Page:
This listing's for a 100% authentic cancelled check hand-signed by MG Theodore S. Peck, USA (1843-1918). Check has a cancellation hole in the center and shows normal signs of aging. Nice piece overall. See the pics. Ask questions prior to bidding as I'm offering hand-signed check in "as is" condition. MOH RIBBON BAR FOR DISPLAY ONLY. NOT PART OF THE AUCTION. NOT FOR SALE. Feel free to check out my other listings. I have lots of collectible militaria available including many original WW2 patches, some named pieces, and several other MOH/Military signatures. You never know what you'll find. Thanks for your interest. SUPPORT OUR TROOPS!!! *******Medal of Honor action He (Peck) received a medal of honor from Congress for gallantry in action at Newport Barracks, N. C., February 2, 1864. On that day the Union troops, comprising some seven hundred and fifty men, with one piece of artillery, were attacked by the Confederate General Martin with about five thousand infantry, accompanied by fourteen pieces of artillery and four hundred cavalry, which had outflanked our small force from the commencement of the engagement. The left of the Union line lay near the river, while the right was in the woods and was commanded by 1st Lieutenant T. S. Peck, Company H, 9th Vermont Volunteers. The line was continually pressed back by the enemy, and made eleven different stands before reaching the Newport River, over which there were two bridges, one a railroad bridge, and the other called the “county bridge,” located about a quarter mile above the former. The Confederates pressed so closely that there was barely time to fire the railroad bridge with turpentine and tar. Lieutenant Peck, with his men, was ordered to fire the county bridge, and was told that he would find on the opposite side the bridge-head two companies cavalry with plenty of turpentine and tar for his use as soon as had crossed but the bridge must be burned at all hazards and the enemy prevented from crossing, for it was well known throughout the entire command that their salvation depended upon the burning of both these bridges; if either was left undestroyed and the enemy permitted to cross, the chances were that what was left of the Union forces would be captured. Lieutenant Peck had made a desperate fight all the afternoon, and had been the farthest out toward the enemy the entire time, holding them in check until they had broken through the line on his left. At this time the Union troops had mostly crossed the railroad and county bridges, and were rapidly falling back down the county road toward Beaufort, while Lieutenant Peck's rear guard was hotly engaged with the Confederates who were close at his heels. He had sent a noncommissioned officer to the bridge to see if everything was in readiness to fire the same after he had crossed it. The sergeant had just reported that there was no tar, no turpentine, and no cavalry; in fact, there was nothing—all had fled. Lieutenant Peck, leaving one half of his men with their officers fighting the enemy, with the other half ran down the hill to the bridge, determined to destroy the same if possible. Finding that some of the planks were not spiked down, he had these torn up, and, being fortunate in finding plenty of dry grass in the vicinity, which his men pulled from the ground, he had the same placed in readiness for burning the bridge, then ordered his men who were fighting to stop firing and rush across. This order was instantly obeyed, although some were killed and wounded in leaving the enemy, who came forward on the run, increasing their musketry fire. As soon as our men from the hill had crossed the bridge, they commenced firing upon the enemy, while the others of the party ignited the dead grass. The Confederates brought up a battery and poured in grape and canister, but the rear guard of the 9th stood to the bridge until it was destroyed and the enemy prevented from crossing. The river at this point, although narrow, was very deep, and the enemy was obliged to construct a bridge before crossing the stream, which gave the Union men an advantage of about three hours, and saved the command.*************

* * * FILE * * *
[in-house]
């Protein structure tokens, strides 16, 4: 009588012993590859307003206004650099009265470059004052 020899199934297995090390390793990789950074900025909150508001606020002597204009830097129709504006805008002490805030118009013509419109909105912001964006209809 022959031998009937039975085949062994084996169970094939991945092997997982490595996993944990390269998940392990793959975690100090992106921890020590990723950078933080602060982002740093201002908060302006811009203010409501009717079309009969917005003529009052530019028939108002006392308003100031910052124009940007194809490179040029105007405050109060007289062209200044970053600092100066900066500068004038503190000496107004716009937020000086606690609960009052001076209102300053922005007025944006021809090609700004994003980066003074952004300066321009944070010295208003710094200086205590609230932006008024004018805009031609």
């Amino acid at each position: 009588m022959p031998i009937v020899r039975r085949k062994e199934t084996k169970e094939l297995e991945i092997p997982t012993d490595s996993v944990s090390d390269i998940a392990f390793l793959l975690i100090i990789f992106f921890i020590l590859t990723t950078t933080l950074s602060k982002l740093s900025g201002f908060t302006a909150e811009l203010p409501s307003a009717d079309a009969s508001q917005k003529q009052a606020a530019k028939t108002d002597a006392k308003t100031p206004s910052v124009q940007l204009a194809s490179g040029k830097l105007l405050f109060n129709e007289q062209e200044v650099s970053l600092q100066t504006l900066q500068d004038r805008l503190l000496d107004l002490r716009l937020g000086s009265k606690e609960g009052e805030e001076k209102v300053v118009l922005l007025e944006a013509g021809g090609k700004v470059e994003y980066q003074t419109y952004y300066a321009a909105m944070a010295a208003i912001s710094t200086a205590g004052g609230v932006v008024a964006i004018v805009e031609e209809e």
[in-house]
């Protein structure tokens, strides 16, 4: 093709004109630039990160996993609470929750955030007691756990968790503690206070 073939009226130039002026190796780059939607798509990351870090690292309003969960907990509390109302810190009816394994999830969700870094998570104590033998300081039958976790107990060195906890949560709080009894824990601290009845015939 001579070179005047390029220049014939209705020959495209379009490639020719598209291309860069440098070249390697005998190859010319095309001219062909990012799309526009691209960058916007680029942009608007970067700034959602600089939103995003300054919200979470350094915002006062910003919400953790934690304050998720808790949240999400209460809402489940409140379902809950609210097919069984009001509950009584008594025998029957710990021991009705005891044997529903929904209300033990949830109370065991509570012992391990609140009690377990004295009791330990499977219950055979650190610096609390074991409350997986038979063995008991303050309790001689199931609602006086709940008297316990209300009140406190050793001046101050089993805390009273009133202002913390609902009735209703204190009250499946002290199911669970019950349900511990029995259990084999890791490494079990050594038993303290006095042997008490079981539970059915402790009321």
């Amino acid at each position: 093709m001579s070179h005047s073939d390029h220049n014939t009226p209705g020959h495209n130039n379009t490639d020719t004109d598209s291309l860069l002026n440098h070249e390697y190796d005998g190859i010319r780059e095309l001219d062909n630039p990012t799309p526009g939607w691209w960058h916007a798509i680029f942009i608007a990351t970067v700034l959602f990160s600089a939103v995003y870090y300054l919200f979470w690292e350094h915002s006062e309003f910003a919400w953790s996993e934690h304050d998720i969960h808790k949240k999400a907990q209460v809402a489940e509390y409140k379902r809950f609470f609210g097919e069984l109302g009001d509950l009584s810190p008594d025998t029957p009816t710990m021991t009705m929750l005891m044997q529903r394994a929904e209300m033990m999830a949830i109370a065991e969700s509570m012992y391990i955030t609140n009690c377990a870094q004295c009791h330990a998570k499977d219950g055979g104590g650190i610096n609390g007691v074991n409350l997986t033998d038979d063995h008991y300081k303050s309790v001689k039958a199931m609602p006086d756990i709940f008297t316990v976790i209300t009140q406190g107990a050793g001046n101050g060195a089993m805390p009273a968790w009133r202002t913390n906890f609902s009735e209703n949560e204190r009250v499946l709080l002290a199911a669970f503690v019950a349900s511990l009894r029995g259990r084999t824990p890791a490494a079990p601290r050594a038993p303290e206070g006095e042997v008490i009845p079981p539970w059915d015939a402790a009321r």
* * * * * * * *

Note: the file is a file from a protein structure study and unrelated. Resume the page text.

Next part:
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Money Orders, Personal Checks, Cashiers Checks,